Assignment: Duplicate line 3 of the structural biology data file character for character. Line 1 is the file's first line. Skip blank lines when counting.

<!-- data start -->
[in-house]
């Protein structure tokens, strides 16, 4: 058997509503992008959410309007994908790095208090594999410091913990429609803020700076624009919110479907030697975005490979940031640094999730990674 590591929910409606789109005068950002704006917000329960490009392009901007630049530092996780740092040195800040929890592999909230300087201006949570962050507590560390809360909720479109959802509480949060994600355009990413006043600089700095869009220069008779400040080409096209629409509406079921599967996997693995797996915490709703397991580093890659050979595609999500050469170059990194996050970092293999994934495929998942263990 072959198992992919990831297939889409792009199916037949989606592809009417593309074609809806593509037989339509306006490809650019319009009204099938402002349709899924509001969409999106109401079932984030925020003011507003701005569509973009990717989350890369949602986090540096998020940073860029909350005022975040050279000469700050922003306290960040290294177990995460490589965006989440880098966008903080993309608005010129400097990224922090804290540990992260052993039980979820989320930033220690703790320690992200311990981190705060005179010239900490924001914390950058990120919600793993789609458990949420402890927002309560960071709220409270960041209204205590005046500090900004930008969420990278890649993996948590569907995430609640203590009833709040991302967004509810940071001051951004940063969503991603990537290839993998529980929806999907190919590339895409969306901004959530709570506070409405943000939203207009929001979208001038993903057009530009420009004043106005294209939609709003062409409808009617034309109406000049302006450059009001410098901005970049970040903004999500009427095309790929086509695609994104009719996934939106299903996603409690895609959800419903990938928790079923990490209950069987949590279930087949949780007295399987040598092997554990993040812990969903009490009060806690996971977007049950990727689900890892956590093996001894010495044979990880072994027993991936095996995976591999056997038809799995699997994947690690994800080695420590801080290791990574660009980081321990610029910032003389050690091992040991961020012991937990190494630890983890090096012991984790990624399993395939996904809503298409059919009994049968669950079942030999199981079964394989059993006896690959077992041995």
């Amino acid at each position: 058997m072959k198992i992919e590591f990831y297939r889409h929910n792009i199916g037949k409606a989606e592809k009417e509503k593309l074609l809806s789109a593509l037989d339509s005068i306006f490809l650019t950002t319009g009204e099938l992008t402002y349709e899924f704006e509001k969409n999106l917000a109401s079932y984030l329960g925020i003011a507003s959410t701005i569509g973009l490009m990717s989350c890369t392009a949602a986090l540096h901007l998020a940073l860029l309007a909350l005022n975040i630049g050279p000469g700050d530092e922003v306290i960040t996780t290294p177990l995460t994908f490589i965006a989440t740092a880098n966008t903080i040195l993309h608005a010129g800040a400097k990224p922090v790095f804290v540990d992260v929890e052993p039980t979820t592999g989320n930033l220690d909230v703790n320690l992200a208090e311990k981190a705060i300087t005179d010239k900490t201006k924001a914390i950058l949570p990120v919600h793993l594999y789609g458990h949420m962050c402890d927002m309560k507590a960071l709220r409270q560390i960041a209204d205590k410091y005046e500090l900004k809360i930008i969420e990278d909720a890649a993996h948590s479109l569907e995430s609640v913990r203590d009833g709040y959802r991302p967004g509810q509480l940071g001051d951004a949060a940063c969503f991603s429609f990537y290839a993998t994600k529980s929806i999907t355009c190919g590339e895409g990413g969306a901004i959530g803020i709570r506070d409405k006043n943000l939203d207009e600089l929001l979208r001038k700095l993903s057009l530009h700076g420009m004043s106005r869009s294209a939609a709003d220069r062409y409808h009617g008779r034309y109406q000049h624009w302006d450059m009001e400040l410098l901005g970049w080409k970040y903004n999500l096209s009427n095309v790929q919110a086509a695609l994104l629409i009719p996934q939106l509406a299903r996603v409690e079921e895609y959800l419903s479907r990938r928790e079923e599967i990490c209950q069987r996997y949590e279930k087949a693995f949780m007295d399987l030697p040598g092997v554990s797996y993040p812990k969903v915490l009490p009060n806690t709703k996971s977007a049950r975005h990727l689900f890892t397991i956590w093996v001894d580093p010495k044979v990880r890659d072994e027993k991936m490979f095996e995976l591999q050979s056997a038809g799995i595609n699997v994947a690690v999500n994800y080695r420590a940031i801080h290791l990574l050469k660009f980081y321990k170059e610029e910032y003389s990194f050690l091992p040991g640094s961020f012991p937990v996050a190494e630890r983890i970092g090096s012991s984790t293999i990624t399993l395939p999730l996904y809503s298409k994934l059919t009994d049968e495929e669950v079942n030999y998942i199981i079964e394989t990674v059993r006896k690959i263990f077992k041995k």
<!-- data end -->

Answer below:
């Amino acid at each position: 058997m072959k198992i992919e590591f990831y297939r889409h929910n792009i199916g037949k409606a989606e592809k009417e509503k593309l074609l809806s789109a593509l037989d339509s005068i306006f490809l650019t950002t319009g009204e099938l992008t402002y349709e899924f704006e509001k969409n999106l917000a109401s079932y984030l329960g925020i003011a507003s959410t701005i569509g973009l490009m990717s989350c890369t392009a949602a986090l540096h901007l998020a940073l860029l309007a909350l005022n975040i630049g050279p000469g700050d530092e922003v306290i960040t996780t290294p177990l995460t994908f490589i965006a989440t740092a880098n966008t903080i040195l993309h608005a010129g800040a400097k990224p922090v790095f804290v540990d992260v929890e052993p039980t979820t592999g989320n930033l220690d909230v703790n320690l992200a208090e311990k981190a705060i300087t005179d010239k900490t201006k924001a914390i950058l949570p990120v919600h793993l594999y789609g458990h949420m962050c402890d927002m309560k507590a960071l709220r409270q560390i960041a209204d205590k410091y005046e500090l900004k809360i930008i969420e990278d909720a890649a993996h948590s479109l569907e995430s609640v913990r203590d009833g709040y959802r991302p967004g509810q509480l940071g001051d951004a949060a940063c969503f991603s429609f990537y290839a993998t994600k529980s929806i999907t355009c190919g590339e895409g990413g969306a901004i959530g803020i709570r506070d409405k006043n943000l939203d207009e600089l929001l979208r001038k700095l993903s057009l530009h700076g420009m004043s106005r869009s294209a939609a709003d220069r062409y409808h009617g008779r034309y109406q000049h624009w302006d450059m009001e400040l410098l901005g970049w080409k970040y903004n999500l096209s009427n095309v790929q919110a086509a695609l994104l629409i009719p996934q939106l509406a299903r996603v409690e079921e895609y959800l419903s479907r990938r928790e079923e599967i990490c209950q069987r996997y949590e279930k087949a693995f949780m007295d399987l030697p040598g092997v554990s797996y993040p812990k969903v915490l009490p009060n806690t709703k996971s977007a049950r975005h990727l689900f890892t397991i956590w093996v001894d580093p010495k044979v990880r890659d072994e027993k991936m490979f095996e995976l591999q050979s056997a038809g799995i595609n699997v994947a690690v999500n994800y080695r420590a940031i801080h290791l990574l050469k660009f980081y321990k170059e610029e910032y003389s990194f050690l091992p040991g640094s961020f012991p937990v996050a190494e630890r983890i970092g090096s012991s984790t293999i990624t399993l395939p999730l996904y809503s298409k994934l059919t009994d049968e495929e669950v079942n030999y998942i199981i079964e394989t990674v059993r006896k690959i263990f077992k041995k």